I think you’ve nailed quite a few conversions! You always put a lot of creativity in your work, which I find cool. Turning things on top of their head, bending genres, and using bits that no man in their right mind would touch…..that’s the IRO style!

        Liked by 2 people

      2. Haha cheers brother, nice of you to say. Yep I only use a scalpel, drill (not on every build), clippers and glue. Occasionally a nail file too. I did consider getting a saw but my trusty scalpel and brute strength seem to do the trick 👍🏼

        Liked by 2 people

  4. Fascinating to read and I appreciate the end result even more when I see how much work and planning goes into it (not that I didn’t before – but you get what I mean). Great to see your workshop too, it’s like Dr Frankenstein’s ultimate fantasy.

    I’m currently really into listening to very psychedelic 60s /70s stuff when painting my minis (“Yes, I need LSD! Yes I need LSD!…”), so what that’s going to do to all my careful military uniform choices, God knows…

    Liked by 2 people

  5. Sounds like we have a very similar process. Completely agree with you on the importance of posing. A model should always look natural, no matter how unnatural the subject is! Love what you’ve done here, delightfully strange once again. Good tip on the bicarb and super glue, will have to try that at some point.

    Liked by 2 people

    1. I suspected you had a similar approach. I think you and I have a similar style but different at the same time. Plus you probably follow through with painting the minis more than I do hehe. I’m definitely a hobby butterfly but I’d be a moth more than a butterfly I think.

      Liked by 2 people

  6. Nice post mate and great to get an insight into your methodology and mind set. Totally understand the getting in the zone thing. Have been doing it for years although SWMBO will swear I’m deaf. I’m not but working in open offices, driving with screaming kids in the back and trying to model you simply learn to shut background noise out. Oh, and a great looking figure by the way made all the more interesting now that I get your approach. Just make sure you don’t pick up the shopping list by mistake and start modelling something around that! 😉

    Liked by 2 people

  7. Sorry I am just catching up here on my blogging and stuff. Sooooo glad to see your process and the results together. I love gaining insights into other modelers, and getting a peek into your approaches is a gift, thanks much for that IRO!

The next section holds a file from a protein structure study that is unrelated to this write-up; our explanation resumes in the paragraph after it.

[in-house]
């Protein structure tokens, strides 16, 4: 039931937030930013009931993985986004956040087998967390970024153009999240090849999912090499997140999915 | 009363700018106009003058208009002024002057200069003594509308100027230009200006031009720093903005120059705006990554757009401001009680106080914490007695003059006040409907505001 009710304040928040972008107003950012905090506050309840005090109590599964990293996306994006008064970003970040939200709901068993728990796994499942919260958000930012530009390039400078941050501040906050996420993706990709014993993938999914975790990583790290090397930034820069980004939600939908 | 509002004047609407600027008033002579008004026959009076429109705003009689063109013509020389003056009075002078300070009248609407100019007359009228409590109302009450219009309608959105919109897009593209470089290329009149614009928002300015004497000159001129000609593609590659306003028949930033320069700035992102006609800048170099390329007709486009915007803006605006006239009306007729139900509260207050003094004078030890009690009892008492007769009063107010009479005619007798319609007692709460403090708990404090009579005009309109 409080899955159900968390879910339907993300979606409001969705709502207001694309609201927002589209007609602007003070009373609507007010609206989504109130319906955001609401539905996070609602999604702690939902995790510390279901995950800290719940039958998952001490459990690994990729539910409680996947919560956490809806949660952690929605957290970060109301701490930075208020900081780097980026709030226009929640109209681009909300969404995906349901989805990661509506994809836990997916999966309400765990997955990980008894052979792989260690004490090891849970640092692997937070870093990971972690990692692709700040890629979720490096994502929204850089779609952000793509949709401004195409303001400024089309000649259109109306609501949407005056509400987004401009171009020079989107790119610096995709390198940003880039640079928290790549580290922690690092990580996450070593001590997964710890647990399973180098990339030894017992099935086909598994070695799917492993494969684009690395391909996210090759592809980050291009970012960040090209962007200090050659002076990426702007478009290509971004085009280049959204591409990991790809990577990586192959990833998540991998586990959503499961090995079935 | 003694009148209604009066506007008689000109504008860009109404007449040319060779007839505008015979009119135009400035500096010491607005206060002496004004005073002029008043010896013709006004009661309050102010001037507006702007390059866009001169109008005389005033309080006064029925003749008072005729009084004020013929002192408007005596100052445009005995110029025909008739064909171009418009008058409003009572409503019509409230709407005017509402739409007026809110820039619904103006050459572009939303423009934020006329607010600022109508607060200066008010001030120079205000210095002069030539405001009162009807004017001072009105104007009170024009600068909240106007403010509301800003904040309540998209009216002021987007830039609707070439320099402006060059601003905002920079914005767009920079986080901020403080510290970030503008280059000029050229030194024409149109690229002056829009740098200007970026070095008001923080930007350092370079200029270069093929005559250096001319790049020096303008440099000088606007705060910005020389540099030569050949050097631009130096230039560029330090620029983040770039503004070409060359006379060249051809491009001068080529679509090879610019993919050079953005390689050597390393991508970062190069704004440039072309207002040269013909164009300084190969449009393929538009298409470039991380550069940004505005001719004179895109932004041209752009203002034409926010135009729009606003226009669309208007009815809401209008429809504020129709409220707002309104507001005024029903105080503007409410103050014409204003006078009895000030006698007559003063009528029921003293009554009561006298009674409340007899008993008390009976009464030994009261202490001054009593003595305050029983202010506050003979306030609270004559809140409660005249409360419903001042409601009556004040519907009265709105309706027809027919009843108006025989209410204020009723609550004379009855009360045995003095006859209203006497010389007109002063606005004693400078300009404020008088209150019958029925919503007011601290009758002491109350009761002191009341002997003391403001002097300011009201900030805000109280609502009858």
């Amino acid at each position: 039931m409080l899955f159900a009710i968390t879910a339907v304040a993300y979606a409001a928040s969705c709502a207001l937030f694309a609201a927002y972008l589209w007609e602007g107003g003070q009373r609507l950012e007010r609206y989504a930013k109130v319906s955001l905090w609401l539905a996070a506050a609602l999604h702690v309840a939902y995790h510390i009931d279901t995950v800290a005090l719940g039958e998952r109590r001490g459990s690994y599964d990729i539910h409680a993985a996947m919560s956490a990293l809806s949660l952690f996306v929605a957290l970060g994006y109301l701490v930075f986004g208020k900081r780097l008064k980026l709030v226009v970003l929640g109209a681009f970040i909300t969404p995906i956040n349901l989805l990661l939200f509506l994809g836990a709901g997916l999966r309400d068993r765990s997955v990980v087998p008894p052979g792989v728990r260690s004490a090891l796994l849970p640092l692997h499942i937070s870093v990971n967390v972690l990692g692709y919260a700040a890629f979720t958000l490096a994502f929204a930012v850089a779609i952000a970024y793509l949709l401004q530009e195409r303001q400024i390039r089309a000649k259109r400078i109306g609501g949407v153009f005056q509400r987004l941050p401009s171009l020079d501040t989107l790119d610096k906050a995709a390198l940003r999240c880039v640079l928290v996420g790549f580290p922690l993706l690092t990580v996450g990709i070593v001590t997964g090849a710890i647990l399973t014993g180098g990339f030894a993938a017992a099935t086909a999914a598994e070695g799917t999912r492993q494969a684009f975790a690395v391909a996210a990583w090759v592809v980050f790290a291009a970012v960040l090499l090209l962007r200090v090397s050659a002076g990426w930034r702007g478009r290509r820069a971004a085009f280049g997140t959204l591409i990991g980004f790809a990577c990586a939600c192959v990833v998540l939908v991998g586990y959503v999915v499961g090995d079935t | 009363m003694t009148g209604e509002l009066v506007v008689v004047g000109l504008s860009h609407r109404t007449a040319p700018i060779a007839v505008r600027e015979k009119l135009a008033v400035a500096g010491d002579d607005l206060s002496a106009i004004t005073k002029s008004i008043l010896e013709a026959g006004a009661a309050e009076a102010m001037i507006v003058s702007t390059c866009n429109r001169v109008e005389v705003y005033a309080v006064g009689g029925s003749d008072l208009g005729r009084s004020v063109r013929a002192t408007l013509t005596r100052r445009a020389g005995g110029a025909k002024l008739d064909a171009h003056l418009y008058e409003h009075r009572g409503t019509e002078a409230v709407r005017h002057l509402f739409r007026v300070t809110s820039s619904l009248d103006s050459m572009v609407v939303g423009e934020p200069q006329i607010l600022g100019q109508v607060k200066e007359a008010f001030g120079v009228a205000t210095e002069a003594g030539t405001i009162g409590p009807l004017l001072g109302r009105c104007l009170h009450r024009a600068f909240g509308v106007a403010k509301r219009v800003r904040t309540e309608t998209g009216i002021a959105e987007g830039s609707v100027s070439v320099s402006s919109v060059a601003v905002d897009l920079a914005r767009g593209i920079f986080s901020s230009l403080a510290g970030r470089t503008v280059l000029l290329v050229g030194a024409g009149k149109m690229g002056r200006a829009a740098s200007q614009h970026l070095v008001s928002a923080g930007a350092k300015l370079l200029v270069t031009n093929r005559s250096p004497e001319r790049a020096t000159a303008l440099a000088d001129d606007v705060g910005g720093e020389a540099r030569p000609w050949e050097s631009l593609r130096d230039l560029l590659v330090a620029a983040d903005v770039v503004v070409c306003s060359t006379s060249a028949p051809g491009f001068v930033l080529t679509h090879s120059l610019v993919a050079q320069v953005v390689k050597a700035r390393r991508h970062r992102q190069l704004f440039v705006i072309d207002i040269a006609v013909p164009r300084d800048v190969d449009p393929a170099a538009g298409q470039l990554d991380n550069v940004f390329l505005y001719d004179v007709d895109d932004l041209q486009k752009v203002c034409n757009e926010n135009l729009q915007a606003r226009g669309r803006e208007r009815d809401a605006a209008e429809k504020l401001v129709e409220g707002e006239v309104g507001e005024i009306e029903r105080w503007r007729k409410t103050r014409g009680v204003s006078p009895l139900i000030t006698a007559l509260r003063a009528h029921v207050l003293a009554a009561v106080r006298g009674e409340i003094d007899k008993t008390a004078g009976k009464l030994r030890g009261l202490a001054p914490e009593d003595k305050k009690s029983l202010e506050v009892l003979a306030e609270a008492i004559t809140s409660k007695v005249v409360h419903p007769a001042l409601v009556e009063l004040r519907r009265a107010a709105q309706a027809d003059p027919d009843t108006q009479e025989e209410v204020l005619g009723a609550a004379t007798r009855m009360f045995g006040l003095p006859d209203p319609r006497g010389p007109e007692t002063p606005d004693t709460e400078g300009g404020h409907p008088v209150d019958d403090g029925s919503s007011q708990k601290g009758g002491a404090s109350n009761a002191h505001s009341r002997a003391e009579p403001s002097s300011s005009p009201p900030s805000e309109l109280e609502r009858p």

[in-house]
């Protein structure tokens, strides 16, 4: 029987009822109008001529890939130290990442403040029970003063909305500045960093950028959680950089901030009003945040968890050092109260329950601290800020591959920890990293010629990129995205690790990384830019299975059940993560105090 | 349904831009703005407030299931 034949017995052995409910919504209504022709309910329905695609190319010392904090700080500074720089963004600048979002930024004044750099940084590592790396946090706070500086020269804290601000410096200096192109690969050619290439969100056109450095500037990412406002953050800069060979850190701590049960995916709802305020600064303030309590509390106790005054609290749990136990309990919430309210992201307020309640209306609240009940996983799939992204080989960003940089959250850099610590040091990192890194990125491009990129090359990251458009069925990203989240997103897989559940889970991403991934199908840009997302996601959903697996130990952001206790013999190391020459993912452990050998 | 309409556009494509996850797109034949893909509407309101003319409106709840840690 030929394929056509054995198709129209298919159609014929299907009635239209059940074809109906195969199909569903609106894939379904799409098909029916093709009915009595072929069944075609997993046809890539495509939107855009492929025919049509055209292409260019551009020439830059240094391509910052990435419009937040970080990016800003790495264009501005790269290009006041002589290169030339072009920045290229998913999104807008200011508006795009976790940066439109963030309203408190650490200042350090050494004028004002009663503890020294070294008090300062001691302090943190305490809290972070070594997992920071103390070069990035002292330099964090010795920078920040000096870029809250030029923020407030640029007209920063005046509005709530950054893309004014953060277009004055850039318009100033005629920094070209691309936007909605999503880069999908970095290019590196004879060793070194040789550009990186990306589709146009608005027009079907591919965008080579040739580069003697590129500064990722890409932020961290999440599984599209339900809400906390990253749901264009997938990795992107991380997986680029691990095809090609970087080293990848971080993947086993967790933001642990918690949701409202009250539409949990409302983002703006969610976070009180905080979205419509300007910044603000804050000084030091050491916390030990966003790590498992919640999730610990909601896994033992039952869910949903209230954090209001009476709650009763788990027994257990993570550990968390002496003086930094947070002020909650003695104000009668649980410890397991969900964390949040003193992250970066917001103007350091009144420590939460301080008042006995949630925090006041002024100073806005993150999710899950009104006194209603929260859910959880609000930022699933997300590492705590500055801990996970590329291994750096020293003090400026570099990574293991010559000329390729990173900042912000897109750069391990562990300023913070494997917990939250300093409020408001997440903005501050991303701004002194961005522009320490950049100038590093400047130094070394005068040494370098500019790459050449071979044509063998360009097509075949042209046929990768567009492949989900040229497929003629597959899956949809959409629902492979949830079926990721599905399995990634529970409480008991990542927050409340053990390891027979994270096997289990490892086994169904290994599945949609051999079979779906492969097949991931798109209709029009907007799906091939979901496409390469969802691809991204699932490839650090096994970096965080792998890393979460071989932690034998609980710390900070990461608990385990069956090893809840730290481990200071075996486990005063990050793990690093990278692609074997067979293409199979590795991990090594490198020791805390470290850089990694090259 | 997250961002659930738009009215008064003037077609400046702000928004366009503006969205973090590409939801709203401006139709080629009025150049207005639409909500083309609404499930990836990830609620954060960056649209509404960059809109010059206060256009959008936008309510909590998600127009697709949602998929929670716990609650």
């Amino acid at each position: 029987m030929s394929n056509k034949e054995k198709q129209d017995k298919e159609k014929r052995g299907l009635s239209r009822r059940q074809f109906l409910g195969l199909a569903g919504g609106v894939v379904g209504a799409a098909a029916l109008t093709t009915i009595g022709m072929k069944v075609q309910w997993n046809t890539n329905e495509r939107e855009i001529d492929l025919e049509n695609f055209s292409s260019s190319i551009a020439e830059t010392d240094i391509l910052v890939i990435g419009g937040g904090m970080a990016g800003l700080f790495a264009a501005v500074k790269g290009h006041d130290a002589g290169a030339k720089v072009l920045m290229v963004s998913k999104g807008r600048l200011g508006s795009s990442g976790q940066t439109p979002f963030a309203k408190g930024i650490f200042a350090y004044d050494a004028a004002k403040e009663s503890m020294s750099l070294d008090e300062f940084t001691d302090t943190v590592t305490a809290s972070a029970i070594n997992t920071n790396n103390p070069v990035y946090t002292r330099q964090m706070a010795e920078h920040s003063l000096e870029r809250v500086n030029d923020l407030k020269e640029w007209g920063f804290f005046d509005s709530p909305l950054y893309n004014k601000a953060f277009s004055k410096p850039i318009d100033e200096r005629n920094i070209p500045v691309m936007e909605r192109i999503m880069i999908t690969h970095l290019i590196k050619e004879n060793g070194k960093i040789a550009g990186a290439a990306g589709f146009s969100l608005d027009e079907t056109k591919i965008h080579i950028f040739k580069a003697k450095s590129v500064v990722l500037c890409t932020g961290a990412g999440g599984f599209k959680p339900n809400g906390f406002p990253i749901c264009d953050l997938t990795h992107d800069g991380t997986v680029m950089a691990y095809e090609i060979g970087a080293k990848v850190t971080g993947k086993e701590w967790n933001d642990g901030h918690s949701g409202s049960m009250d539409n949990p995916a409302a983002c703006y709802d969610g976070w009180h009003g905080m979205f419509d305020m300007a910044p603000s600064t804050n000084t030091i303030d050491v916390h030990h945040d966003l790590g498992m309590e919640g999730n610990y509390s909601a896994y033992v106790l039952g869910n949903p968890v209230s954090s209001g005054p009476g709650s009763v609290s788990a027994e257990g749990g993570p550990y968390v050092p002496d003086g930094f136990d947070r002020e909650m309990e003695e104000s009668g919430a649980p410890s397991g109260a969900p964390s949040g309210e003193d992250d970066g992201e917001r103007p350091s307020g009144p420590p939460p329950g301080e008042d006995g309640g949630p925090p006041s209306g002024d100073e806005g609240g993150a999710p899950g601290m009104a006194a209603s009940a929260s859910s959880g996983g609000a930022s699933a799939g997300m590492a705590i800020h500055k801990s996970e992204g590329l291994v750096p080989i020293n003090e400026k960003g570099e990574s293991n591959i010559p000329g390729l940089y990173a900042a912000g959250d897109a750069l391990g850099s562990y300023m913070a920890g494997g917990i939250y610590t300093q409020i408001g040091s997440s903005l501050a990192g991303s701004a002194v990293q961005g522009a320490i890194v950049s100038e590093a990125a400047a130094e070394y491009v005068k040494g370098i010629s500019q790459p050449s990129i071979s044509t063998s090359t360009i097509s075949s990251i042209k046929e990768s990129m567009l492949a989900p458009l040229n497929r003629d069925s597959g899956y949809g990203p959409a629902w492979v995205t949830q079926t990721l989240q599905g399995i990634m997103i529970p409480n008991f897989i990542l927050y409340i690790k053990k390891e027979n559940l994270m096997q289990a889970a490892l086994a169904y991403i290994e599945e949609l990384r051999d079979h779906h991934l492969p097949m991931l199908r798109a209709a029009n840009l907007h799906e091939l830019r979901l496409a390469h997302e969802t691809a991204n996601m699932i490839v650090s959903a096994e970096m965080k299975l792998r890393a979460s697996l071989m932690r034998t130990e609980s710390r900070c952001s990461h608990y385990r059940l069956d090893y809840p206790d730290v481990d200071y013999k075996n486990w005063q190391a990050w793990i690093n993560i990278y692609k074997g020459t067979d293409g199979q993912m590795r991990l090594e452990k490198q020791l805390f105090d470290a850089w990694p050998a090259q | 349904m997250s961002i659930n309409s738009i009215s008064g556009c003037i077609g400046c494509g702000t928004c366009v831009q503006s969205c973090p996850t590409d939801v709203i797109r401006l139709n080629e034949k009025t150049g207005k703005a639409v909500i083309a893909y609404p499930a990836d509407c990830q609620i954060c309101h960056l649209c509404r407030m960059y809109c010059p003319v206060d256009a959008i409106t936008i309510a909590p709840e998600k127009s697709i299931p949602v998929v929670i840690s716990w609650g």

Also, thanks for the shout out and I am humbled to inspire you in any way at all.

    Clearly, your zone worked. I am impressed with the supplies that you have organized. How many folks have drawers with “orc torsos”? I mean, I have drawers of orcs and many others, but they are intact!

    I like how others have appreciated this post as well, and you have given some nice tips – which to me is a hobbyist’s duty – that way we all learn together and make more cool stuff that we did not know we could.

    Love the butcher’s moose horns by the way (and the rest of the figures too). Though I do imagine that your creativity probably creates some interesting painting angles for you – and based on what I see you manage to overcome quite well. 😎

    Liked by 1 person

    1. Thanks for the lovely comment Mark. It was fun sharing what I do and how I do it but I don’t think I’m the best tutor haha. I work in an organised chaos and frenzied kind of way. The drawers are good and work well but I have soooooo many sprues and not enough drawers haha. The bicarb and super glue trick/tip has revolutionised my concerting. I struggled with green stuff but do like using it but from now on it’s bicarb all the way to fill holes. The really good thing about it is that, once dried, it’s just like very hard plastic. Harder than the normal GW plastic but still soft enough to cut and file etc. Thanks again for the comment man and for also inspiring me to do this post.

      Liked by 1 person

  8. This is awesome. Love the peek at how it all goes behind the scenes. 😀 Also, those moose antlers were a really great touch. These guys look fantastic! Haha I got a kick out of seeing coffee in the mix, too. Caffeine is essential for me so it’s nice to see I’m not alone in requiring that to get things done. 😛 Very cool post!

    Liked by 1 person